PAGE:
Wednesday, December 3, 2014

I CAN Statements

One regret of attending ACTFL14 is that I was unable to stay for the Sunday morning sessions.  I had an early Sunday morning direct flight, (at an unbeatable price), which meant I had to miss the last 1/2 day of the conference.

However, there was one Sunday morning session that I was able to hear BEFORE it was presented on Sunday.  It was  "Helping Students Navigage the Can-Do Statements" by co-presenters Michele Whaley and Mira Canion.

On Saturday afternoon, Michele Whaley, Krista Applegate, and I were debating which session to attend.   After several minutes of searching possibilities, we admitted that we were feeling a bit weary from information overload. It was then that Michele asked if we wanted to help her by listening to a practice run through of her Sunday presentation.  Of course I said yes!  We found a quiet area and Michele proceeded to deliver her "practice" presentation on I CAN statements.  Her presentation was informative and helped me to better appreciate the usefulness of I CAN statements.

I returned home from ACTFL pondering how to incorporate I CAN statements in a way that would be beneficial for my students.  In the language department at my school, we don't teach what many refer to as well-defined "units".  It's easy to visualize how I CAN statements fit into traditional units, but not as clear for a curriculum based on high-frequency words and structures. 

It quickly became evident to me that I CAN statements fit hand-in-hand with Backward Planning or Understanding by Design. (Check Carrie Toth's blog "Somewhere to Share", especially this post, for an explanation.)  I looked at what I wanted the students to be able to do and then wrote I CAN statements that matched those goals.  After the statements were written, it was easy to align the class activities and stories to match the statements. (Michele Whaley wrote a blog post this week with an example of how she is implementing the I CAN statements with her students.  Find it HERE!)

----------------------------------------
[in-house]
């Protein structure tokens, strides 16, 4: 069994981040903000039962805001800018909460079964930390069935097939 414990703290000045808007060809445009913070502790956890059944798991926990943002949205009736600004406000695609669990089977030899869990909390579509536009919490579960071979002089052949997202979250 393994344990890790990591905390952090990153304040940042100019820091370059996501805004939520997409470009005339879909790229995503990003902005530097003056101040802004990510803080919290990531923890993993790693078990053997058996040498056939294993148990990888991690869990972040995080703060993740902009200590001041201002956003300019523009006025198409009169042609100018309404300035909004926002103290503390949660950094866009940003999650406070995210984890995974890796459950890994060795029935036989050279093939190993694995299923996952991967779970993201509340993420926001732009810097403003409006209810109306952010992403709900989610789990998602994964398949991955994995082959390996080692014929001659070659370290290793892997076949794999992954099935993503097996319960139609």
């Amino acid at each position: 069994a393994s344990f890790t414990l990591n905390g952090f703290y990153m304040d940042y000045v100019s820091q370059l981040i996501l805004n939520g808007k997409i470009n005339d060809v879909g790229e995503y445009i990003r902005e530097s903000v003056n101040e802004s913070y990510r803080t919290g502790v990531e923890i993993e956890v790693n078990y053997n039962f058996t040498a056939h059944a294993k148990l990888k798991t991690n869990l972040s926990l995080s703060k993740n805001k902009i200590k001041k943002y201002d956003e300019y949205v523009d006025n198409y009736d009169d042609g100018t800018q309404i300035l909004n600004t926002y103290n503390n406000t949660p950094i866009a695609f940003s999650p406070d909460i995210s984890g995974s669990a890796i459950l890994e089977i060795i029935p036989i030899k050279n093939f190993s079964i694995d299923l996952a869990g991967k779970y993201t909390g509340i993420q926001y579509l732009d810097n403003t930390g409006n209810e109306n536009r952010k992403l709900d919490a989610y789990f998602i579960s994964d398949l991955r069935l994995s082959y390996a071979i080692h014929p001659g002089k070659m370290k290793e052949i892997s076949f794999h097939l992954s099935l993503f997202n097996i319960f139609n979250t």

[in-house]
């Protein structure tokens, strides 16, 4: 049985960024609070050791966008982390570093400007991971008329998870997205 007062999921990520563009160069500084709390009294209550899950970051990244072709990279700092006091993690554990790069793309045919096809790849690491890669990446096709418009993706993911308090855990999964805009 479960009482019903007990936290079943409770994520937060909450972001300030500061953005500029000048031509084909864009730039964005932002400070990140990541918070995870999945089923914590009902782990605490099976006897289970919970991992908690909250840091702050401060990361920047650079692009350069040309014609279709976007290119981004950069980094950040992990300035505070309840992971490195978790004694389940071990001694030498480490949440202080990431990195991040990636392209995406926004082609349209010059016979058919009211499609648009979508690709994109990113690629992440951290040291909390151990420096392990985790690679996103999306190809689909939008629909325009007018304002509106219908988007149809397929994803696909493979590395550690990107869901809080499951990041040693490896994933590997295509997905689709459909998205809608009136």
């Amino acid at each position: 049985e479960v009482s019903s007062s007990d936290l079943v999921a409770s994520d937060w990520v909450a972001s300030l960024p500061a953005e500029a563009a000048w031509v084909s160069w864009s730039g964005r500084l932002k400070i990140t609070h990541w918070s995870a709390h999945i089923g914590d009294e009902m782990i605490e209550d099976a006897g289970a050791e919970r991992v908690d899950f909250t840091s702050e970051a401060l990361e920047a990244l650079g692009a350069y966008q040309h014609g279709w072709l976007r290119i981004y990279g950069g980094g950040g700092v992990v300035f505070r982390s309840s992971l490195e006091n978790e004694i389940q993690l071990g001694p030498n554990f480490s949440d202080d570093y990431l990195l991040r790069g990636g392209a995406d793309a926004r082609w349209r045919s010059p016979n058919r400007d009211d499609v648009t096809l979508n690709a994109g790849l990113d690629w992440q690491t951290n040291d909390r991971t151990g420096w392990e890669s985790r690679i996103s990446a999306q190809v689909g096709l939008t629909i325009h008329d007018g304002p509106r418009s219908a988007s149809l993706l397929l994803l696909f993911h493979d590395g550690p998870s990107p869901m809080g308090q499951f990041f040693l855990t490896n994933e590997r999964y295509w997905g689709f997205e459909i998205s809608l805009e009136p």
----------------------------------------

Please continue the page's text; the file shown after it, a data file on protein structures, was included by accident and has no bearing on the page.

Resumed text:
On the first day of school after Thanksgiving break, I greeted my students at the door with the above paper of I CAN statements.  Each day I remind them to check the paper and sign any statements they can complete.  Today as I circulated through the class as the students were working in groups, I noticed a student's paper with her signature in several cuffs.  It was evident to me that students are using the statements to monitor their progress. (Note: The I CAN statements pictured above are guiding the students to pull together what we've been working on for the entire semester as they look ahead to the final exam which is less than 20 instructional days away. My future I CAN statements will be more specific to relate to our "units".)
 
This is only the beginning! I have ideas bouncing around my head in other ways to use the I CAN statements, and when I have time...(hopefully soon), I'll write additional statements for our "units".

3 comments:

  1. I used "I can" statements for the objectives of each unit. I handed them out at the beginning of the unit and by the time of parent conferences came around, I put all the ones we have covered that year onto their conference sheet they share with their parents! It shows the parents the skills the students can do as well!

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  2. Can I have the template you used for the thumbs up I can statements? Please and thank you! LOVE IT!

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    1. Sure. I will need an email to send it to.
      Cynthia Hitz

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